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Real Economy Check: It’s Easier To Open An Arms Factory Than A Restaurant In India, Says Riyaaz Amlani



India’s restaurant industry is plagued by the requirement of no-objection certificates and licenses—seven times the number needed in Singapore or Turkey—at a time the government’s working to improved India’s ease of doing business.

That’s according to Riyaaz Amlani, chief executive officer and managing director of Impresario Entertainment & Hospitality Pvt. Ltd., which owns multiple restaurants and pubs across India, including Social, Smoke House Deli, Ishaara, Slink & Bardot and Salt Water Café. Amlani spoke to BloombergQuint on Real Economy Check—a special series on India’s small and medium enterprises.

“I think we’re the most over-regulated industry in the country today,” Amlani said, adding the industry is classified under many ministries. “We need a health license, we need an excise license, we need a police license, we need a shops and establishment license, we need a factory license,” he said. Even if all the restaurant does is sell sandwiches, it needs 35 no-objection certificates to open up, compared with only five in Singapore and Turkey, he said.

That comes as the Narendra Modi-led government has been working to improve business regulations in the country to boost local entrepreneurship. India’s ranking in the World Bank’s ‘Ease of Doing Business’ index rise 14 spots in the latest survey to 63 for 2018-19.

More recently the industry has been representing to government to allow it to claim input tax credit when availing the lowered 5 percent GST rate. Amlani said the inability to claim input tax credit (offset tax paid on inputs) has increased costs by 20 percent.

Despite the regulatory and tax challenges, Amlani is upbeat about the growth potential for the industry – whether dining out or ordering in.

“We have seen a phenomenal growth in the eating-in category. A large part of the growth is not because they are replacing dining out, but they are actually replacing the kitchen.”

Watch the interview with Impresario Entertainment & Hospitality’s Riyaaz Amlani

Here are the edited excerpts:

Tell our readers about your company. You run Smoke House Deli, you run Social and a bunch of other popular brand names?

As a company, we run Social and Smoke House Deli. In addition, we also started our business with Mocha- a coffee shop chain – and we also run Salt Water Café, Slink & Bardot, Ishaara- which is a differently-enabled restaurant and Prithvi Café. So, we have fun.

As I was wondering Riyaaz, if indeed this time around, things have looked slightly different? Have the last three to six to nine months been starkly different than what you’ve seen in the past?

It would be incorrect to say it was starkly different. We had a reasonably good quarter one. The last two months which is October and September have been a little muted than before. We have seen about 3 percent de-growth, but we are expecting the next few months to be better. So, the same store sales growth has been flattish, but it hasn’t been a substantial dip; as it is for the last two months. Typically, the restaurant business does see a slowdown in the September and October months because there are lots of festivals and people go to each other’s homes and they don’t spend so much time going to restaurants during September and October. It’s not been so bad.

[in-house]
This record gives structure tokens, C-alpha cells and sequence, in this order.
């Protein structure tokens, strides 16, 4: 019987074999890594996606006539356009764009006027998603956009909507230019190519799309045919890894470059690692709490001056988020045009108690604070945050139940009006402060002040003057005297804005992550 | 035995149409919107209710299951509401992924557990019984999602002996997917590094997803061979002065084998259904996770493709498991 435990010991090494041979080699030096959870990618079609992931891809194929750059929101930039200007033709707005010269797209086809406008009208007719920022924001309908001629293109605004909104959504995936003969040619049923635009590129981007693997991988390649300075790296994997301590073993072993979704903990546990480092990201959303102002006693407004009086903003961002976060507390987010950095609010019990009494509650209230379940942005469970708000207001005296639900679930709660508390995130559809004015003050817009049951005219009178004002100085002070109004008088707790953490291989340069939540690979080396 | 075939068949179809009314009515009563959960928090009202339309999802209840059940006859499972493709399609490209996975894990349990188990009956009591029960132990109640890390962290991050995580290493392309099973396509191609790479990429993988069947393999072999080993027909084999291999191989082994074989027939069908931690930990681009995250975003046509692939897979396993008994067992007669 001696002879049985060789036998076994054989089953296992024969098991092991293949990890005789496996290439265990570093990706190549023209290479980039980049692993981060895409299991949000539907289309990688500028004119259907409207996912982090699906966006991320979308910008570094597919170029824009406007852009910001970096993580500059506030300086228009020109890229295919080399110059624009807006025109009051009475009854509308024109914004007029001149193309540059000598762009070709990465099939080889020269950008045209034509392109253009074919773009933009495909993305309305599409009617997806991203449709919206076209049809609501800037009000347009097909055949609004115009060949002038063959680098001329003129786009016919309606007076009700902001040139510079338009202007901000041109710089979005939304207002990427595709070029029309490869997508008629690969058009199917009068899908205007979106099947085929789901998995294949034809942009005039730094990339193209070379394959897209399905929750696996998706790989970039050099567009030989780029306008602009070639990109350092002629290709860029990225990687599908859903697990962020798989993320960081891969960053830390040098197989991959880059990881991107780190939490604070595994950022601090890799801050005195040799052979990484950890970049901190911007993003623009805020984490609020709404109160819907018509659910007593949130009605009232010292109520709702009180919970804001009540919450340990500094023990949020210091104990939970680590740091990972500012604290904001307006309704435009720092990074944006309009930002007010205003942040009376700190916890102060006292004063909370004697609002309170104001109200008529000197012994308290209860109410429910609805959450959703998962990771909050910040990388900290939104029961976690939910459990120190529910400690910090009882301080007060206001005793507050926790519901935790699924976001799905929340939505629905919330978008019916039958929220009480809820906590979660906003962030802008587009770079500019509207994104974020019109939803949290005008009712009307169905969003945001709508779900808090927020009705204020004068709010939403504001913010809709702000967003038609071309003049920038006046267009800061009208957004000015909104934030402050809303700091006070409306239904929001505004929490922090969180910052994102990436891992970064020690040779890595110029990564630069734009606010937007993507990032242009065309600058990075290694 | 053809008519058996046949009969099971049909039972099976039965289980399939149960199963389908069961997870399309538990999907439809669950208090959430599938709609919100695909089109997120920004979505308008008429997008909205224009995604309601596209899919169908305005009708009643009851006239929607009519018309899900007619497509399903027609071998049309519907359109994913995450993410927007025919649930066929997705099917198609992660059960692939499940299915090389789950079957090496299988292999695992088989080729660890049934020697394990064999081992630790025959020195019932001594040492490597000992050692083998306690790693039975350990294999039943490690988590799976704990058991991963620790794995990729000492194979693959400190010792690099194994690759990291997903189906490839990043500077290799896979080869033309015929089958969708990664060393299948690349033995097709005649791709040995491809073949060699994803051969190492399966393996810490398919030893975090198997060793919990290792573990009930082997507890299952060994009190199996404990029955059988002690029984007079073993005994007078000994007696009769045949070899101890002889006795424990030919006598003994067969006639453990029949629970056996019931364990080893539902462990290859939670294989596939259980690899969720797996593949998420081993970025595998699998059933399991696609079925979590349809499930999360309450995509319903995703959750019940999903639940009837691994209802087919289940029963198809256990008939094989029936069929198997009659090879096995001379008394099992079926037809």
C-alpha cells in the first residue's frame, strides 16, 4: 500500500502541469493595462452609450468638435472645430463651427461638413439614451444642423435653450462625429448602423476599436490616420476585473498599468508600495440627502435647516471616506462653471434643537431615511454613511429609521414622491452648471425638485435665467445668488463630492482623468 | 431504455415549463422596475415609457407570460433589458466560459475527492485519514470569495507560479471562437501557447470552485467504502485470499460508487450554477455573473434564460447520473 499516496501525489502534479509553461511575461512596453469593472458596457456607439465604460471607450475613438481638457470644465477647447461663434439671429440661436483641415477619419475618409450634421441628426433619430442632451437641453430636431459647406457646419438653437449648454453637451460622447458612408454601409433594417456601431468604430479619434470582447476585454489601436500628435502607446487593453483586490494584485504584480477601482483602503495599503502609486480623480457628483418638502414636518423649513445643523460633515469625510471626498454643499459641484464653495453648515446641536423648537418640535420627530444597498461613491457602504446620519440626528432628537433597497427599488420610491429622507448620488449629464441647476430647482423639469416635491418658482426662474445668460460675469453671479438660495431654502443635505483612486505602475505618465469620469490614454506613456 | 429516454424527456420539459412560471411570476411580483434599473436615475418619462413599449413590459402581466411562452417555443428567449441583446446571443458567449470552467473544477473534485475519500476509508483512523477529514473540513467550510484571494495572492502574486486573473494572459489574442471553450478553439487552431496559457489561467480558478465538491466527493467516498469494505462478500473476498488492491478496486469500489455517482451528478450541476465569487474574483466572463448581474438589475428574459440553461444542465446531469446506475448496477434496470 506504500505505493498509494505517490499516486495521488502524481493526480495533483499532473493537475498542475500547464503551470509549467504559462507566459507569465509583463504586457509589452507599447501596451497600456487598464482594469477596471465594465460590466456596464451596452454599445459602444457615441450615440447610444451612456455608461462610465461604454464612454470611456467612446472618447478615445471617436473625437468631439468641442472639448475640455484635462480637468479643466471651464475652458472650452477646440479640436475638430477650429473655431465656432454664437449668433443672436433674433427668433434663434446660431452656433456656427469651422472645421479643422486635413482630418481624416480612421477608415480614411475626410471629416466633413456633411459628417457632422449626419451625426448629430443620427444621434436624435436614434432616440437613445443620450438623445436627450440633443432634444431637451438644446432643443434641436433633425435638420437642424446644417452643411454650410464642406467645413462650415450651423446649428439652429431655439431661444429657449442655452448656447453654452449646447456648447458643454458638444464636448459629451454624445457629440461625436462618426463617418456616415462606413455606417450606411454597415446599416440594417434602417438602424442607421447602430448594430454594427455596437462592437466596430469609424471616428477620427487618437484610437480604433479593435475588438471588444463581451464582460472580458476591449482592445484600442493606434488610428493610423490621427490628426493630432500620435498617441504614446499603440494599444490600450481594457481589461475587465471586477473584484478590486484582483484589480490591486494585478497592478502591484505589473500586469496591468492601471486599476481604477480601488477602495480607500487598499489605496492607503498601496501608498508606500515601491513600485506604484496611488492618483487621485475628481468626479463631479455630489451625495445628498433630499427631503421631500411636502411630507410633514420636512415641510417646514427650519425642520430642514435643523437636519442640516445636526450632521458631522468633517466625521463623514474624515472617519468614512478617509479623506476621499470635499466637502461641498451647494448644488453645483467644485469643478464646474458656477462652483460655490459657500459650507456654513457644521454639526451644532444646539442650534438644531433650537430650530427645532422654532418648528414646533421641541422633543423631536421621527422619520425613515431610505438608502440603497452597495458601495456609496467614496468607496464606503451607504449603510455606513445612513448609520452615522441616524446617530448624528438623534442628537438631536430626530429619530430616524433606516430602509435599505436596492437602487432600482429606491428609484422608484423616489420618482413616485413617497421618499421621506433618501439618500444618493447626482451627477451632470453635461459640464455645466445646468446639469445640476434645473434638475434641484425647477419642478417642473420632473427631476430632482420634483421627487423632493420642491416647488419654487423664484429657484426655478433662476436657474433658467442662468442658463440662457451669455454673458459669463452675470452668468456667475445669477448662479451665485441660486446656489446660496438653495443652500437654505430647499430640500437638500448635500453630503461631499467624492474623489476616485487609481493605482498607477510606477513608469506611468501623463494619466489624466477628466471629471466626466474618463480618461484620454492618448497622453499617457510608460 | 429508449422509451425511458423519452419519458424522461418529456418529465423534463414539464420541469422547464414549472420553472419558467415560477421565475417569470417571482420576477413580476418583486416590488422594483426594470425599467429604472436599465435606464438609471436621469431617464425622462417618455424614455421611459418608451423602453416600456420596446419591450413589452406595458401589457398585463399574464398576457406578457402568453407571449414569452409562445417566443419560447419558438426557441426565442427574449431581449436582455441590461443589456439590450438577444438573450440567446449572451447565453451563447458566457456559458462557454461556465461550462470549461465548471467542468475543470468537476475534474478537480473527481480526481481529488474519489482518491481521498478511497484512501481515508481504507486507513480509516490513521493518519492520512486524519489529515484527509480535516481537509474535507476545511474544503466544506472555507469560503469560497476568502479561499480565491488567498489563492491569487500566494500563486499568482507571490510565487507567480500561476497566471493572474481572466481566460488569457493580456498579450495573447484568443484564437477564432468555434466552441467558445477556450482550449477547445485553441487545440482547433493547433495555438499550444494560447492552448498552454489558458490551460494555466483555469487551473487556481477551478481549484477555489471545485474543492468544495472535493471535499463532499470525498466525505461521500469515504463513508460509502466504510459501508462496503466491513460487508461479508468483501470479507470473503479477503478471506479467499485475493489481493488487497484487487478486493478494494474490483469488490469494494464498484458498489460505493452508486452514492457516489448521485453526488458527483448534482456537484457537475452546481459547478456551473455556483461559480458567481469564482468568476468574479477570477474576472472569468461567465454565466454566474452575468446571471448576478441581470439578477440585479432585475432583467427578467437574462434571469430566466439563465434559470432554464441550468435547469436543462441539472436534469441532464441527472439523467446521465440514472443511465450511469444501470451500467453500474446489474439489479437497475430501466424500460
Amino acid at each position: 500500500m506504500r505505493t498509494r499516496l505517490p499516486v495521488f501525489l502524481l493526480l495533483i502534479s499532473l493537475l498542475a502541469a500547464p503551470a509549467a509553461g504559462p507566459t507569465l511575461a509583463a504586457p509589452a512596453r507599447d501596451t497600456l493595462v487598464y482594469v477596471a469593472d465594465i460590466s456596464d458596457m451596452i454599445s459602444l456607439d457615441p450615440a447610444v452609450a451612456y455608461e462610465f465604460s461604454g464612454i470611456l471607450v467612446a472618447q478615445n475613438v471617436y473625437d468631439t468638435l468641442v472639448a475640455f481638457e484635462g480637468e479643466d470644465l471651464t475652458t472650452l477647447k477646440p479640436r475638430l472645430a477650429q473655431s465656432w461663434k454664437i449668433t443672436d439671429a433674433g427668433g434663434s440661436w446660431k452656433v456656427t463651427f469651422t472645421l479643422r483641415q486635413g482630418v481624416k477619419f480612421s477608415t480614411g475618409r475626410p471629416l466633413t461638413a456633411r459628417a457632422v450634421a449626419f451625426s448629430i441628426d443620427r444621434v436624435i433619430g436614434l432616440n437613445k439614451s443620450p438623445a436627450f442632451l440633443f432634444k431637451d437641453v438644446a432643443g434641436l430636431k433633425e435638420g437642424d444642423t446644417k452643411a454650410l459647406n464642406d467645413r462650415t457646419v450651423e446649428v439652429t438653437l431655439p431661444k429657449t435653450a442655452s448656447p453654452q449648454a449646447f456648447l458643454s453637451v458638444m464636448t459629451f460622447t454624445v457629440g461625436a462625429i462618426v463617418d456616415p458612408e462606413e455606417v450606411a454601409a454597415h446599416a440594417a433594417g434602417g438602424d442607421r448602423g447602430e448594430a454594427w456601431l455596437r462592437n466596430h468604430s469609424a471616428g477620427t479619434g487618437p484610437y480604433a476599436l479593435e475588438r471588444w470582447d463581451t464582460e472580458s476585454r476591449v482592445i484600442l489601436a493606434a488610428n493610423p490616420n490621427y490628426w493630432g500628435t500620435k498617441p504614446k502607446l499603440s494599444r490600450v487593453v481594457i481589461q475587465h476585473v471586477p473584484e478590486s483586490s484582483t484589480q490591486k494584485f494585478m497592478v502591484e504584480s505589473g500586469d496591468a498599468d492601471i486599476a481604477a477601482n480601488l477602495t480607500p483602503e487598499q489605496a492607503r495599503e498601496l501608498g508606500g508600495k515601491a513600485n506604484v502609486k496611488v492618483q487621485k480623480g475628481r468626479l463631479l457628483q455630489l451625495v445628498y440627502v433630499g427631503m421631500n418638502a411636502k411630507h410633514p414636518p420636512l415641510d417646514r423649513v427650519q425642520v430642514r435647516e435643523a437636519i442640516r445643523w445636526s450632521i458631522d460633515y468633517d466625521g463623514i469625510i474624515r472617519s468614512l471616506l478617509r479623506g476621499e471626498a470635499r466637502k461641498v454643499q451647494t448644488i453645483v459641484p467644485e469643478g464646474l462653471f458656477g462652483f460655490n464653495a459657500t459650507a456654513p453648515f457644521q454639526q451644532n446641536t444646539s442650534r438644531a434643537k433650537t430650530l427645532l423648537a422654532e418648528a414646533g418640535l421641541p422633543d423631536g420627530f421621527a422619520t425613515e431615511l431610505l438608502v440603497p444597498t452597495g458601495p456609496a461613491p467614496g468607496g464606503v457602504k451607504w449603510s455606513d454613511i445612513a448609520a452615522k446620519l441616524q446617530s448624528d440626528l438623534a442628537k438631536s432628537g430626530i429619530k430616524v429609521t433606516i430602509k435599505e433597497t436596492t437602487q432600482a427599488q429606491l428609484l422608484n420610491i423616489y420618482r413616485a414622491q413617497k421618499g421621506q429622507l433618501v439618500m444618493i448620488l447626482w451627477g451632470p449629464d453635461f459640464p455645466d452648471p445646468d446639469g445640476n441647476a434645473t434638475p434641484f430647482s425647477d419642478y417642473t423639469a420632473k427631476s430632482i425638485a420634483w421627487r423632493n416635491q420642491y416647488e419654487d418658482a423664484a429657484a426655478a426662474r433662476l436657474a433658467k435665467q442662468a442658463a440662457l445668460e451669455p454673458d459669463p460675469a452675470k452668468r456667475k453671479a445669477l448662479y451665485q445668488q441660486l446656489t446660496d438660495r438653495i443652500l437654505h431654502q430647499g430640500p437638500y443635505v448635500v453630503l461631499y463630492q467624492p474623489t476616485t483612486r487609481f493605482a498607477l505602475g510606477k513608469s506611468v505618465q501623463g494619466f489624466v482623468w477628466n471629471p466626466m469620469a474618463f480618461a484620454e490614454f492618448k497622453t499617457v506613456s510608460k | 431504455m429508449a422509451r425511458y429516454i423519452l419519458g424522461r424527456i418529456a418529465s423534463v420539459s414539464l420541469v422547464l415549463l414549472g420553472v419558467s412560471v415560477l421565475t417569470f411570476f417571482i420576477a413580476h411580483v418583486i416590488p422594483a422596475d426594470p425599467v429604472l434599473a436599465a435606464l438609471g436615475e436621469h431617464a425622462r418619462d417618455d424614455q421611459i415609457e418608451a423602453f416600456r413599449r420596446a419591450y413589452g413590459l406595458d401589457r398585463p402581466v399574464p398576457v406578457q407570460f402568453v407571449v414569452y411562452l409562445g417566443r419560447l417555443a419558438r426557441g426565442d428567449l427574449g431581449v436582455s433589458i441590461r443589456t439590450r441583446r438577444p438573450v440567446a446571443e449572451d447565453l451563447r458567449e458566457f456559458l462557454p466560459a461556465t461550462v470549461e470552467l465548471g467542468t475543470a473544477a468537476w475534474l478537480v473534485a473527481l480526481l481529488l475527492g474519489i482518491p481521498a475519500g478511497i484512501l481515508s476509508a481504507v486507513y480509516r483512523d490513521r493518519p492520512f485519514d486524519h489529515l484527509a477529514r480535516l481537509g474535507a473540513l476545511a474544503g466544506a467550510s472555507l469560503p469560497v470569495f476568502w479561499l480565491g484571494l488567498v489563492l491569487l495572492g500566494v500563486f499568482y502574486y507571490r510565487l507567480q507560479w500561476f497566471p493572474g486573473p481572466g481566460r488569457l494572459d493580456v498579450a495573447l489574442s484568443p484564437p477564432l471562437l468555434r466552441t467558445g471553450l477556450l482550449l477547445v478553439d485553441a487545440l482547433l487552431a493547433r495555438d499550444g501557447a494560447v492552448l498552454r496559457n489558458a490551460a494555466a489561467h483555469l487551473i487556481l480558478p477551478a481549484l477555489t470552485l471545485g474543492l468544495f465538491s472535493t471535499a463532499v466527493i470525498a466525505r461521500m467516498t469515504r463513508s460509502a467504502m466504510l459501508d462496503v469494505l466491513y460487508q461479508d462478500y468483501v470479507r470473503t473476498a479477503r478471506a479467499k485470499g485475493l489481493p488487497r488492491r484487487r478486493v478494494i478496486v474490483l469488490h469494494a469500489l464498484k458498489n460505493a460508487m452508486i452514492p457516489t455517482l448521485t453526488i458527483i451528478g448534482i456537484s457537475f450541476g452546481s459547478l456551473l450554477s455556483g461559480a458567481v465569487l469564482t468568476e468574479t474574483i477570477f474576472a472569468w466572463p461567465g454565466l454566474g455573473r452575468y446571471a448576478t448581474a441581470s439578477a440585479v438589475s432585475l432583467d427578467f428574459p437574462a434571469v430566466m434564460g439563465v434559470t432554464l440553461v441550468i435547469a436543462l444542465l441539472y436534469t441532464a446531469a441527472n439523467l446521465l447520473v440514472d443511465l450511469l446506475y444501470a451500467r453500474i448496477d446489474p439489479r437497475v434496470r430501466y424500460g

I was under the impression that most people during the festive season of Navaratri, Diwali etc would be going out to eat and drink but you are saying that this is a seasonal phenomenon- every time during this year, you do not necessarily have the best of occupancy?

No, we do not because during the Ganesh Chathurthi time, things are bad. There’s always the Shradhs (mourning period) and the Navaratras (fasting period). Typically, these are times when people are fasting and observing their festivals and they tend to go to a religious gathering, or they go to the Navarati festivals or they go to each other’s homes. So, these two months are typically a lull period for restaurants.

One of the other things that I wanted to get through this conversation was, has there been a change in the business environment? One is how the consumer approaches your places or your outlets which is based on the consumer sentiment. The other is, liquidity, cash flows, rates etc because rates have come off but the mid-size companies say that they haven’t really experienced that cut in rates as well. What’s been your experience as an entrepreneur on all of these accounts?

So, we’ve not had a bad experience. Like I said, we’ve not seen growth, but we’ve seen flat sales. So, we haven’t seen a de-growth so to speak. We are private equity funded so we have the cash flow right now and we have a visible runway for the next one year or so. We are continuing our expansion plans the way they are.

Our biggest issue has been the non-input tax credit allowed on our GST, which has effectively – we don’t get any rebates, or we don’t get any input tax credits on our GST that we pay. What that has effectively done, it has made opening restaurants 20 percent more expensive and it has increased our cost by 20 percent. So, that has been the biggest hit to our industry; non-allowance of input tax credit.

Has the industry body made any representations?

So, we have been making representations, we’ve been talking to various specially constituted group of ministers; we have been talking to them, we have been telling them that the hospitality industry is the most intense employer per square foot in the services sector. By letting the hospitality industry have the input tax credit, you can actually unleash the true potential of the restaurant industry.